Gil Elvgren was a Minnesota-born painter who is famous for his pinup art. Some think of him as the most important of all the pinup artists.
To Elvgren, the ideal model had the face of a 15-year-old and the body of a 20-year-old. It is always noted that his art combined the two.
I’ll say that for artistic purposes, Elvgren’s ideal woman was probably between 17 and 18, only because the average of 15 and 20 is about 17–the age that men evidently find women to be most beautiful (see here). To me, the women in Elvgren’s paintings appear mainly to be adult women who might be posing as 17-year-olds.
The artist George Petty, on the other hand, seems really to have captured this image of the 17-year-old in his pinup art, not only because of that big, wholesome smile he gave his girls but because a lot of them are on the telephone! The women in these idealized portraits of American White womanhood are always called pinup “girls.” Just as dancers of all varieties are called girls. Models are routinely called girls. So are prostitutes.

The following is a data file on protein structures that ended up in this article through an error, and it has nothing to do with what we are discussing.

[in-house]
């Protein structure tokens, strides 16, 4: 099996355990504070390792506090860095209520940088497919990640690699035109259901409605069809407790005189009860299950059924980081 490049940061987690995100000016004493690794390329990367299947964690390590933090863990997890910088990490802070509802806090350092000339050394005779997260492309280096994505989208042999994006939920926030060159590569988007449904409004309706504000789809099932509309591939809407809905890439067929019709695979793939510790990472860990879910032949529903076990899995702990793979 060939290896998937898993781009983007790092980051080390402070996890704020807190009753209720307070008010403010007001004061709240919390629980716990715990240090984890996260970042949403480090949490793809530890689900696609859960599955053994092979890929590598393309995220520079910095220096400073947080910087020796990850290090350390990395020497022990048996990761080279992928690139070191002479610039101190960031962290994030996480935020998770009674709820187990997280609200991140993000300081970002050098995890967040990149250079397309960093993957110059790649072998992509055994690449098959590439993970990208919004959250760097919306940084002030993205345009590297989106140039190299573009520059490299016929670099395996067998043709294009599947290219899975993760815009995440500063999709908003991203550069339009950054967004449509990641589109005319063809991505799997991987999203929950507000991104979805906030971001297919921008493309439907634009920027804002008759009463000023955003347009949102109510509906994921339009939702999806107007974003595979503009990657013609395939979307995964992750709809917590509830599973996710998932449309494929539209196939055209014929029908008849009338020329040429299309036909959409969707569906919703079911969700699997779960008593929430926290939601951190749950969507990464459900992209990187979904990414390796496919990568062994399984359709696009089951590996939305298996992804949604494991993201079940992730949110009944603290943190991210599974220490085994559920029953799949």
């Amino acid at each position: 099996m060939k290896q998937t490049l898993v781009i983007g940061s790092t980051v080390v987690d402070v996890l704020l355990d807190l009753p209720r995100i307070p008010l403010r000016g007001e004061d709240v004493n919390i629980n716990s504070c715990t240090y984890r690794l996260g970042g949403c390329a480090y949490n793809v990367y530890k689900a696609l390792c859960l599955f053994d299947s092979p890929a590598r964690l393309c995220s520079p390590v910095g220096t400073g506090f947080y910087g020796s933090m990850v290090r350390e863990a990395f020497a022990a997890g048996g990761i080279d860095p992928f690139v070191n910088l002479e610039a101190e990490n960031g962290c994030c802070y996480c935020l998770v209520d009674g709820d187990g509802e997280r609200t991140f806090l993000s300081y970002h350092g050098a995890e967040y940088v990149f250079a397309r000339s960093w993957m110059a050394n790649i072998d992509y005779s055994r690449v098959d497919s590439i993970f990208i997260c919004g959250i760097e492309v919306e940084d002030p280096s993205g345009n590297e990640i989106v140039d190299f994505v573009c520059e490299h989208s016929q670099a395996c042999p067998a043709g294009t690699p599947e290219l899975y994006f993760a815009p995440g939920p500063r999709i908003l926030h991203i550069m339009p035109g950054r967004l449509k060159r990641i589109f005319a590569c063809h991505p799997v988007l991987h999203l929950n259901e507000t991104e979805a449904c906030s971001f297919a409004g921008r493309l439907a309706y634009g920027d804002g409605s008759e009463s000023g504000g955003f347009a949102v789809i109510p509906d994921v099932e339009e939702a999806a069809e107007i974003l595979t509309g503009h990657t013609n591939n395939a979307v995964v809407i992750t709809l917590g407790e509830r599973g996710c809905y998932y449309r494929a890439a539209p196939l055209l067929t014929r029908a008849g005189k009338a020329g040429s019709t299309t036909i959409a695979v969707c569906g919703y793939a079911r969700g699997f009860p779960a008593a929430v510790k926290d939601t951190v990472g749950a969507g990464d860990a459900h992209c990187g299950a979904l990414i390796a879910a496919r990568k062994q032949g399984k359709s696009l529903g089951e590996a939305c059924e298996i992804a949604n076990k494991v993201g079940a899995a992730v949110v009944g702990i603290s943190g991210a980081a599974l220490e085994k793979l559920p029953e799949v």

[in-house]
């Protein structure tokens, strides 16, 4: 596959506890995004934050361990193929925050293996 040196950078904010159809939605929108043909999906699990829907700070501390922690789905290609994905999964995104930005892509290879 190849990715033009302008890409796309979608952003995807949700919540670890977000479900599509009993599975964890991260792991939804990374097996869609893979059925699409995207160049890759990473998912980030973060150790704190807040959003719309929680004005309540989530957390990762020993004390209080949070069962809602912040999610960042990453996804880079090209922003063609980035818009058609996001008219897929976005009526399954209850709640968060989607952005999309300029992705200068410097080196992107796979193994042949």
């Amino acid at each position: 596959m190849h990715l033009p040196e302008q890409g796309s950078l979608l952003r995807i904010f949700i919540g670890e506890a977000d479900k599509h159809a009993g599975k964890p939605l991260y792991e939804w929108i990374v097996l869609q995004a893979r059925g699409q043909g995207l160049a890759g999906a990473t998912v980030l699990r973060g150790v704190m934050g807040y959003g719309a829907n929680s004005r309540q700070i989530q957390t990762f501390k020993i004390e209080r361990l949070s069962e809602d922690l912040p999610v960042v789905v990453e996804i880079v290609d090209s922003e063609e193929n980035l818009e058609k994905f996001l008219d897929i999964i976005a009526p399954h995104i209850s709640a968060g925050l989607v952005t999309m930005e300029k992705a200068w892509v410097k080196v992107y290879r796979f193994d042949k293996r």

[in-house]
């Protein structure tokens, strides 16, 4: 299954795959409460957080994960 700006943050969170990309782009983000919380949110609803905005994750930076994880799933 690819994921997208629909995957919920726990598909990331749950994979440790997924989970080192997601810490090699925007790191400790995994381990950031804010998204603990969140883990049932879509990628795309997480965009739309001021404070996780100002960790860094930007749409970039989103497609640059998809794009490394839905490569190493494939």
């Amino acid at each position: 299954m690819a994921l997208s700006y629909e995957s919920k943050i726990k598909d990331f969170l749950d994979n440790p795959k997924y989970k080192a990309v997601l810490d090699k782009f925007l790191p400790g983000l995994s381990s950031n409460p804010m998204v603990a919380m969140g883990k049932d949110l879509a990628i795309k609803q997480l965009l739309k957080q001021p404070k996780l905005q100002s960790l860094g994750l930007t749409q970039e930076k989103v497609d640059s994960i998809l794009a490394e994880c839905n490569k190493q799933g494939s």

When women are presented for mostly male “consumption,” they are nearly always presented as girls.
Many men describe young women as “happy,” which is part of their appeal. In a Bob Seger song about a man who has fallen for a dancer he likes to watch in “a little club downtown,” he says of her:
Unlike all the other ladies, she looked so young and sweet…
Young. Sweet. Happy. An infatuating combination.
You don’t stay young. So you don’t stay sweet. But a charming older woman is one who has retained a spark of that girlish sweetness. Or at least one who can give that impression.
- Seger, Bob. 1976. “Main Street.” On Night Moves [Record]. Hollywood, CA: Capitol Industries-EMI.